Of course, this isn’t Oleg’s only attempt to effect a rescue of his beloved. The first comes at gunpoint, when he tracks down and accosts FBI Agent Stan Beeman — himself in love with the Nina he thought he knew — in an attempt to force him to do something, anything, to spring her from prison. As Oleg, actor Costa Ronin is one of the show’s finest performers, and as with so much of The Americans the body is key. The process of watching his emotions flow from that open book of a face through his long limbs and into action makes every scene he’s in convincing and pleasurable, even when he’s doing something awful. His raffish youthfulness, his affected American style, his air of legacy-hire privilege are all belied by his rangy physicality and warm, soft features, rendering him likeable despite all the surface signals to the contrary. Perhaps that’s what Stan senses when, in the episode’s tensest scene, he turns his back on the guy and walks away, daring Oleg to gun him down. Neither Oleg nor Stan have the Jennings’ ability to repeatedly, unfailingly push past their moral limits (though perhaps Philip has at last reached his with Paige); loving Nina’s not the only thing they have in common.
Shaken by the experience, Stan does something Philip would understand: He calls his kid. The Americans is great with the details of human interaction, better indeed than it tends to be at grand visual statements; compare, for example, the understated brilliance of Philip handing Yousaf a beer after the murder with the painterly fussiness of the final scene’s staging, with Philip and Elizabeth sitting forlornly in their travel-agency office, pointedly looking away from one another. Stan’s pay-phone answering-machine message to his estranged family, fortunately, takes the former approach, festooning itself with small, sharp heartbreaks. He notes his last name, as if he can no longer be sure they’d know who he was otherwise. He specifies the time, “9:27,” its quotidian exactitude wholly incommensurate with the enormity of the event. He even adds a polite, awkward greeting for Arthur, his ex-wife’s Sandra’s new partner. It’s a painful scene, so true to the difficulty of fitting traumatic experiences into the available spaces in everyday life.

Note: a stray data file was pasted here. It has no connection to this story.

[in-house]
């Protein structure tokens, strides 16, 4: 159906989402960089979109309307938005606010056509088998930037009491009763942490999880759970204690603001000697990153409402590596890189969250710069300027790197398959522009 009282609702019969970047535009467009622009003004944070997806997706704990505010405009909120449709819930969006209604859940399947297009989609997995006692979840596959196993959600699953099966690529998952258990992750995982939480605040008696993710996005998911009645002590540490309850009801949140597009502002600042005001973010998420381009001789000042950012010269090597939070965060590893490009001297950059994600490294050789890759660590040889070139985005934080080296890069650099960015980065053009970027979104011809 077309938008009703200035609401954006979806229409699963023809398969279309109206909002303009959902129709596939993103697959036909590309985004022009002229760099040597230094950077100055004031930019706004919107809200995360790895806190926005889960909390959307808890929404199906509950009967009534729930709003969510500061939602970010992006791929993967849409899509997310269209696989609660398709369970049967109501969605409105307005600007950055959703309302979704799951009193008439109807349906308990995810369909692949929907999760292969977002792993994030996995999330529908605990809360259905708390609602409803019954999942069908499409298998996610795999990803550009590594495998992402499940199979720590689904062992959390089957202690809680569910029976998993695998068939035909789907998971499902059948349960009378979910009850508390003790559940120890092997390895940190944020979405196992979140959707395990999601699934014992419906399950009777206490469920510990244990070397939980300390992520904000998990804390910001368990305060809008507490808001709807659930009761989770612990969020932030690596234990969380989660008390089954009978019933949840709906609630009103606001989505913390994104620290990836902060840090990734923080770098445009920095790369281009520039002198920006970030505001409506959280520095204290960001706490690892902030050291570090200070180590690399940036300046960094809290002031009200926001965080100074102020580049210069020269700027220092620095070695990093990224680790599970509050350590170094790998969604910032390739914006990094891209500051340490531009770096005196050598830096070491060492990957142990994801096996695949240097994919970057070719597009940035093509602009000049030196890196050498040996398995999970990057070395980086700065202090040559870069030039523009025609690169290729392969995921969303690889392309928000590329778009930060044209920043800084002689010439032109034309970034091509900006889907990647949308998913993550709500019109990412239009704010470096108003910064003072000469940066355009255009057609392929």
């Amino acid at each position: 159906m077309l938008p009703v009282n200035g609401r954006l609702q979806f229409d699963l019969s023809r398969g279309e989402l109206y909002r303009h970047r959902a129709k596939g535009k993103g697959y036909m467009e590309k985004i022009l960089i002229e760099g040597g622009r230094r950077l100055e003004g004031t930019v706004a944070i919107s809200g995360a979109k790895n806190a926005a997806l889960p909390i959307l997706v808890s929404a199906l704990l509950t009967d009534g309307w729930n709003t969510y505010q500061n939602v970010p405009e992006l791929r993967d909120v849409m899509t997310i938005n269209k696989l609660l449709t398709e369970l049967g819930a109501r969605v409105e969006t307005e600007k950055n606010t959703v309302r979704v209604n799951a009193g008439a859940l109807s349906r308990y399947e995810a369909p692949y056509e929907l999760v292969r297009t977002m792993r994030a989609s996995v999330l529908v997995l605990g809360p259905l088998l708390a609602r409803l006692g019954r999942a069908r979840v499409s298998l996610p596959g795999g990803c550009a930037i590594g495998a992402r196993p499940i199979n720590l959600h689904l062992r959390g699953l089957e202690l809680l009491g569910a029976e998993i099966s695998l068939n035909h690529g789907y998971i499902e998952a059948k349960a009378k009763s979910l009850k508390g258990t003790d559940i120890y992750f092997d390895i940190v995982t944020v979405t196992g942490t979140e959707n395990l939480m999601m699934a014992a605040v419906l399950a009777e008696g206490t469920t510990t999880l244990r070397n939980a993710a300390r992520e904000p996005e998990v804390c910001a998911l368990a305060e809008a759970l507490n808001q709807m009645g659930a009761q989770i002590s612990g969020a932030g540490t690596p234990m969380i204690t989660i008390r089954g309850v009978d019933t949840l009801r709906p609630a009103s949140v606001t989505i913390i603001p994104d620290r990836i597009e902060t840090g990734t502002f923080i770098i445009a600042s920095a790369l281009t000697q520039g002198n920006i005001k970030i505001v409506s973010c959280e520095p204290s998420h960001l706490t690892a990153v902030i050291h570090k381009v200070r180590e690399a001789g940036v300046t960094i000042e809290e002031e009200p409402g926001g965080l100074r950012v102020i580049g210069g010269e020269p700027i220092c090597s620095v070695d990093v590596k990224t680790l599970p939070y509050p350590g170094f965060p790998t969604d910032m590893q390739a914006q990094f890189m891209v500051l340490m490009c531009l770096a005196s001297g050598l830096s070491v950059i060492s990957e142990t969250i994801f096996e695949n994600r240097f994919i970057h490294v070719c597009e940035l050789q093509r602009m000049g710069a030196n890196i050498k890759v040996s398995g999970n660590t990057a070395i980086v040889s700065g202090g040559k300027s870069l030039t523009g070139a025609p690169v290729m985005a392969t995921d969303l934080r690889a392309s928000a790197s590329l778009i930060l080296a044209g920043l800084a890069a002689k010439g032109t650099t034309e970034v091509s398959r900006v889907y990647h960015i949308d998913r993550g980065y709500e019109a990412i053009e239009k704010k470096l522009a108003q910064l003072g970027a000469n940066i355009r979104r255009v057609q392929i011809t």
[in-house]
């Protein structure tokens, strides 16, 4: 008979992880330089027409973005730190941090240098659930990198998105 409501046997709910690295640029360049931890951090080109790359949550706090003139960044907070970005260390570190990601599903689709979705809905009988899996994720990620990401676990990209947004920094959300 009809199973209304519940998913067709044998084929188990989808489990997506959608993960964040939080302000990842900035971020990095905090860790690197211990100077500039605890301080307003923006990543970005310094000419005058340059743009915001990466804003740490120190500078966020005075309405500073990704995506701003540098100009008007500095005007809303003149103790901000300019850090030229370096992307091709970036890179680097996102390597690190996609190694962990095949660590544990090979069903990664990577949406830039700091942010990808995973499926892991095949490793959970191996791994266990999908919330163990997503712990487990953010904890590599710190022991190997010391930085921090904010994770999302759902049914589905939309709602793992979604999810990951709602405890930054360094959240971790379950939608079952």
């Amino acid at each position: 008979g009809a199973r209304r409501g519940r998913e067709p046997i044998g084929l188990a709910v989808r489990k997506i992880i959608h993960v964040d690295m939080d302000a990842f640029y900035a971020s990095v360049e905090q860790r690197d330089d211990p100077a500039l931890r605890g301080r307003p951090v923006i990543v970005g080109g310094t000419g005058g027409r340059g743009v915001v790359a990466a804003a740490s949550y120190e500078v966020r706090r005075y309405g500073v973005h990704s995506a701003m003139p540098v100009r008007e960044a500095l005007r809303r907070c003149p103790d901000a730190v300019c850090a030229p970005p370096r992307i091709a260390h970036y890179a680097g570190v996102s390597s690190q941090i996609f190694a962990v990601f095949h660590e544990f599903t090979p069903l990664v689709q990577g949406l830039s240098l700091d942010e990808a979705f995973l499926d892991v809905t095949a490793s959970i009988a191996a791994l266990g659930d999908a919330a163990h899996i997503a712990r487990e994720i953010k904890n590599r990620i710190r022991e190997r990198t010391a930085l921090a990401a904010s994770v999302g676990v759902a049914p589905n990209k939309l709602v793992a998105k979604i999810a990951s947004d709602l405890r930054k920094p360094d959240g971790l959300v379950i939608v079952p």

And for Stan, it’s not enough. He has to go to Sandra’s house, see her personally, tell her that even though he doesn’t hope for a rapprochement and knows he shouldn’t come to her with pain like this, there’s no one else he’d want to come to at all. “You know, at EST they said that almost getting killed is one of those things that makes you feel really alive,” he tells her, referring to the confrontational self-help quasi-cult whose classes he took after Sandra left in a belated effort to understand what she saw in them and, by extension, what she no longer saw in him. “I don’t know about that.” Nearly losing his life merely showed him how little he has left to live for already. Sandra still cares about him, of course — she reaches out, takes his hands, tells him how glad she is he’s alive and means it, but then pulls away when it looks like he wants to deepen that connection. “That’s all,” she says. “That’s all there is.” An old life, packed up, carted away.